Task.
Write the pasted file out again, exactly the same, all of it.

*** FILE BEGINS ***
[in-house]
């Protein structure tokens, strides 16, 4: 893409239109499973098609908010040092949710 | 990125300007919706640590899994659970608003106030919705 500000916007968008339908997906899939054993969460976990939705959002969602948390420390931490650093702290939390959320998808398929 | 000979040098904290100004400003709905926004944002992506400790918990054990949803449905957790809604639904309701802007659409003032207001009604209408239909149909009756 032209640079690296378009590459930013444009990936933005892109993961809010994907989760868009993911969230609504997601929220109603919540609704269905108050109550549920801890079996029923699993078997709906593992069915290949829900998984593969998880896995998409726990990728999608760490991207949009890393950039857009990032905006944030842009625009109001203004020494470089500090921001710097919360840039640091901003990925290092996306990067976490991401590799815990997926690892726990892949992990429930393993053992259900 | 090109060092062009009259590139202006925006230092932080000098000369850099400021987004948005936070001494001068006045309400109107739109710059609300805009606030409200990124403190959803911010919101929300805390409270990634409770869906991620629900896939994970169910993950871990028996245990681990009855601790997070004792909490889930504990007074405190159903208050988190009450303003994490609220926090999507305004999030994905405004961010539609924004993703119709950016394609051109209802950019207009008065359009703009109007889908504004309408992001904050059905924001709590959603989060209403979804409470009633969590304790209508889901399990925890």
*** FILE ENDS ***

[in-house]
């Protein structure tokens, strides 16, 4: 893409239109499973098609908010040092949710 | 990125300007919706640590899994659970608003106030919705 500000916007968008339908997906899939054993969460976990939705959002969602948390420390931490650093702290939390959320998808398929 | 000979040098904290100004400003709905926004944002992506400790918990054990949803449905957790809604639904309701802007659409003032207001009604209408239909149909009756 032209640079690296378009590459930013444009990936933005892109993961809010994907989760868009993911969230609504997601929220109603919540609704269905108050109550549920801890079996029923699993078997709906593992069915290949829900998984593969998880896995998409726990990728999608760490991207949009890393950039857009990032905006944030842009625009109001203004020494470089500090921001710097919360840039640091901003990925290092996306990067976490991401590799815990997926690892726990892949992990429930393993053992259900 | 090109060092062009009259590139202006925006230092932080000098000369850099400021987004948005936070001494001068006045309400109107739109710059609300805009606030409200990124403190959803911010919101929300805390409270990634409770869906991620629900896939994970169910993950871990028996245990681990009855601790997070004792909490889930504990007074405190159903208050988190009450303003994490609220926090999507305004999030994905405004961010539609924004993703119709950016394609051109209802950019207009008065359009703009109007889908504004309408992001904050059905924001709590959603989060209403979804409470009633969590304790209508889901399990925890």